The baseline performance of predicting the mean value is an RMSE of approximately 81 thousand Kronor.

A sample of the first 5 rows is listed below.

Below is a scatter plot of the entire dataset.

Swedish Auto Insurance Dataset

## 2. Wine Quality Dataset

The Wine Quality Dataset involves predicting the quality of white wines on a scale given chemical measures of each wine.

It is a multi-class classification problem, but could also be framed as a regression problem. The number of observations for each class is not balanced. There are 4,898 observations with 11 input variables and one output variable. The variable names are as follows:

1. Fixed acidity.
2. Volatile acidity.
3. Citric acid.
4. Residual sugar.
5. Chlorides.
6. Free sulfur dioxide.
7. Total sulfur dioxide.
8. Density.
9. pH.
10. Sulphates.
11. Alcohol.
12. Quality (score between 0 and 10).

The baseline performance of predicting the mean value is an RMSE of approximately 0.148 quality points.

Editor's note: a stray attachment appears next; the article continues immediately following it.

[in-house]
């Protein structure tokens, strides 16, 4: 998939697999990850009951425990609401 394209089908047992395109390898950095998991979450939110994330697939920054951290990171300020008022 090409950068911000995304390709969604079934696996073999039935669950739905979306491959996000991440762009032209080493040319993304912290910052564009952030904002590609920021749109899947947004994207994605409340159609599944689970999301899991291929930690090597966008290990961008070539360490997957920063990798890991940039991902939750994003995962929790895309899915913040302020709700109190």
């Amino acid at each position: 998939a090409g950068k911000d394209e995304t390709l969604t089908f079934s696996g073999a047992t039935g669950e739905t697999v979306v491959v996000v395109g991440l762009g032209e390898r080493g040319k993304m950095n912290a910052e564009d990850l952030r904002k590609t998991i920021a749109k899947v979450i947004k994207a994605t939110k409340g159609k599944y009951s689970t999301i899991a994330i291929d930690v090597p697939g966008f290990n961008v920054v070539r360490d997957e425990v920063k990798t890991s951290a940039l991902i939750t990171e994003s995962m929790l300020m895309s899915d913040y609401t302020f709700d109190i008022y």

A sample of the first 5 rows is listed below.

## 3. Pima Indians Diabetes Dataset

The Pima Indians Diabetes Dataset involves predicting the onset of diabetes within 5 years in Pima Indians given medical details.

It is a binary (2-class) classification problem. The number of observations for each class is not balanced. There are 768 observations with 8 input variables and 1 output variable. Missing values are believed to be encoded with zero values. The variable names are as follows:

1. Number of times pregnant.
2. Plasma glucose concentration a 2 hours in an oral glucose tolerance test.
3. Diastolic blood pressure (mm Hg).
4. Triceps skinfold thickness (mm).
5. 2-Hour serum insulin (mu U/ml).
6. Body mass index (weight in kg/(height in m)^2).
7. Diabetes pedigree function.
8. Age (years).
9. Class variable (0 or 1).

The baseline performance of predicting the most prevalent class is a classification accuracy of approximately 65%. Top results achieve a classification accuracy of approximately 77%.

A sample of the first 5 rows is listed below.

## 4. Sonar Dataset

The Sonar Dataset involves the prediction of whether or not an object is a mine or a rock given the strength of sonar returns at different angles.